The OAS mission notes the calm development of the elections in Ecuador
The chief of the observation mission of the Organization of American States (OAS) for the sectional elections in Ecuador, the Costa Rican Kevin Casas, found this Sunday the "enormously calm" process that is taking place despite the "complex" of the vote .
In a statement to the press after visiting the Benalcázar school in the north of the Ecuadorian capital early in the afternoon, Casas said that "in his campaign the whole process has been extremely calm" and that "in his election day he is being enormously quiet. "
"We do not have a single major incident reported from anywhere in the country," said the international observer, who heads a mission of 35 people spread across the country.
In total, the mission has received three complaints of minor importance, which, he said, "is very little."
Casas insisted that "it has been a very quiet day" despite the "complex process" that is developing, especially because of "the large number of positions that are at stake, as well as the election of the Citizen Participation Council ( Cpccs) ".
More than 80,000 candidates have come to an election in which Ecuadorians elect 5,675 local authorities and their alternates among mayors, prefects, urban and rural councilors, and members of parish boards in Ecuador, where the electoral census includes 13,261. 994 people qualified to vote.
The seven vowels and the same number of substitutes of the Cpccs will also come out of the polls, an organism that has the function of electing the high officials of state control.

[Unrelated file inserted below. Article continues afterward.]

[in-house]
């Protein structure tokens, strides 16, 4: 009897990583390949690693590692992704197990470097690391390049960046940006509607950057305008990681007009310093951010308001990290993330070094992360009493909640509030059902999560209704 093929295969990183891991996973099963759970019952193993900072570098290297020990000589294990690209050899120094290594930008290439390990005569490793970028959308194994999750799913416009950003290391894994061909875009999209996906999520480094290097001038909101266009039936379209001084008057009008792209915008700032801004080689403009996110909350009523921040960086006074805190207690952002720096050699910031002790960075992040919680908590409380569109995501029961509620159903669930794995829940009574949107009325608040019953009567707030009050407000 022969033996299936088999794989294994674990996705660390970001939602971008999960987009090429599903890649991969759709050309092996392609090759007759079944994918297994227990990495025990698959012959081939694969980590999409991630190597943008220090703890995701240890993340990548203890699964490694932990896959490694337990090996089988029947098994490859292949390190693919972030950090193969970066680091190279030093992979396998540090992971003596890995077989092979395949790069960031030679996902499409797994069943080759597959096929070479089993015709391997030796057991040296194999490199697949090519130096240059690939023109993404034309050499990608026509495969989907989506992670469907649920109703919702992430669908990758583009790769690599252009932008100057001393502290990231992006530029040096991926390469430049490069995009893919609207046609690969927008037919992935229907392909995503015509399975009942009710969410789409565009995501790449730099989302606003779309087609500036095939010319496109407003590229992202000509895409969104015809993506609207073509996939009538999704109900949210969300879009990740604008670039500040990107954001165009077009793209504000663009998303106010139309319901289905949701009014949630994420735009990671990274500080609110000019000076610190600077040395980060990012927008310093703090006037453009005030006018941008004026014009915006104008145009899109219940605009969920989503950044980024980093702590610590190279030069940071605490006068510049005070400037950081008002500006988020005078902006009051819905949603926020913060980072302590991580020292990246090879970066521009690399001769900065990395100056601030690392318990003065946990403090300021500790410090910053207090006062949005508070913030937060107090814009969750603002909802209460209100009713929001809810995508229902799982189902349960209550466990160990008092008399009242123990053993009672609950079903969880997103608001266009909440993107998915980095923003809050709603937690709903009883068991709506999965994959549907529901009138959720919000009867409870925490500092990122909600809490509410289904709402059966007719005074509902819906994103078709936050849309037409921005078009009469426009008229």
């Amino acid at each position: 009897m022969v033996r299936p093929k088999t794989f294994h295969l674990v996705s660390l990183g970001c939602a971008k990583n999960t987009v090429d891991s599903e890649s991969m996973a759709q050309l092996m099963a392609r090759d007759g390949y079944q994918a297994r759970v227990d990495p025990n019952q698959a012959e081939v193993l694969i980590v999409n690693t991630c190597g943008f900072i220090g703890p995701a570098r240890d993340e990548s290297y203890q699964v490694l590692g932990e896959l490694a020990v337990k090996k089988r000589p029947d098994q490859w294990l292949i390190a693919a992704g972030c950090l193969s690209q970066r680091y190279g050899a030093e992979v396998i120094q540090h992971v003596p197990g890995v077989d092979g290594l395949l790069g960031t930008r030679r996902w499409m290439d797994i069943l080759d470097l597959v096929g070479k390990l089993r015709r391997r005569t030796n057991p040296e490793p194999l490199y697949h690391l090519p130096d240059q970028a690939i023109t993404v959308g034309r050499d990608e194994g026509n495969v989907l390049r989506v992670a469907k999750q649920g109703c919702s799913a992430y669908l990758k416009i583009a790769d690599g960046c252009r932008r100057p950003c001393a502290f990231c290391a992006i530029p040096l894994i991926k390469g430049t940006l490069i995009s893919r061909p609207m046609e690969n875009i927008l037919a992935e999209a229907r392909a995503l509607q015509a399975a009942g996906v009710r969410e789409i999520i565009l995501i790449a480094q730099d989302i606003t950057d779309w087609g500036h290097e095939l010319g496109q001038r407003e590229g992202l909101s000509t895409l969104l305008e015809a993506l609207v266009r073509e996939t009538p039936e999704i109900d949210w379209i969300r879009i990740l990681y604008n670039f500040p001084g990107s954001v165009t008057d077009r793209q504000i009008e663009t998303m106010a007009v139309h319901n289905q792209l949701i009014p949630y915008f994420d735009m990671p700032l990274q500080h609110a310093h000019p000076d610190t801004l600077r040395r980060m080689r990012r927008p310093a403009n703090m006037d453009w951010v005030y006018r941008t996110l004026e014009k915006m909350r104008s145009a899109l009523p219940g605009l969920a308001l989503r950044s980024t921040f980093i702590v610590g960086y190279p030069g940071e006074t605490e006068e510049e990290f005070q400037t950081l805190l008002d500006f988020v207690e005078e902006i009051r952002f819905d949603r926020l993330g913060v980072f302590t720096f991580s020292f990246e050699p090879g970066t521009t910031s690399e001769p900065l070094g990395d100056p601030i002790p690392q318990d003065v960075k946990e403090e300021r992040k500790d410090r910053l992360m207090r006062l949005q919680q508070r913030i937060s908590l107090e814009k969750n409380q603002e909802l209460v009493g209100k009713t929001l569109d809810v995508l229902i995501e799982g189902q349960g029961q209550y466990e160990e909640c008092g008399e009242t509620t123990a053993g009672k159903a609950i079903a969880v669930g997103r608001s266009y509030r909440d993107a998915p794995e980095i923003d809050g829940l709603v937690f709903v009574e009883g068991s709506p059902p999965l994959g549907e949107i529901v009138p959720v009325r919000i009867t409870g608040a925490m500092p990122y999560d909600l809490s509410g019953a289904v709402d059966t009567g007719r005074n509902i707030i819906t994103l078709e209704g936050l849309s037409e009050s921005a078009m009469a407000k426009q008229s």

The number of candidates far exceeds those who attended the most recent elections on local authorities: more than 27,000 in 2004, 33,000 in 2009 and just over 28,000 in 2014.
Some experts have attributed this high figure to that they are the first elections after the "correísta era", that is to say, after the former president, Rafael Correa (2007-2017) will leave office, since in the country there is more freedom and democracy.
This has resulted in countless ballots in which sometimes the voter does not even know the candidates, especially those of Cpccs, which is delaying the voting process.
"There are complaints about the complexity of the process of casting the ballot, because there are too many ballots, and the lack of sufficient information is mainly about the candidacies of Cpccs," Casas said.
He added that "it is a complaint that, somehow, we had heard in the previous process of the mission when we met with the political and institutional forces here in Ecuador."
In that sense, the members of the mission have heard that "there is a bit of annoyance due to the length of the rows and the time they have to wait, which is understandable".
"It is important that they have patience not only to vote, which requires a little bit, but to wait for the results, we may be awake late," said the head of international observers of the OAS.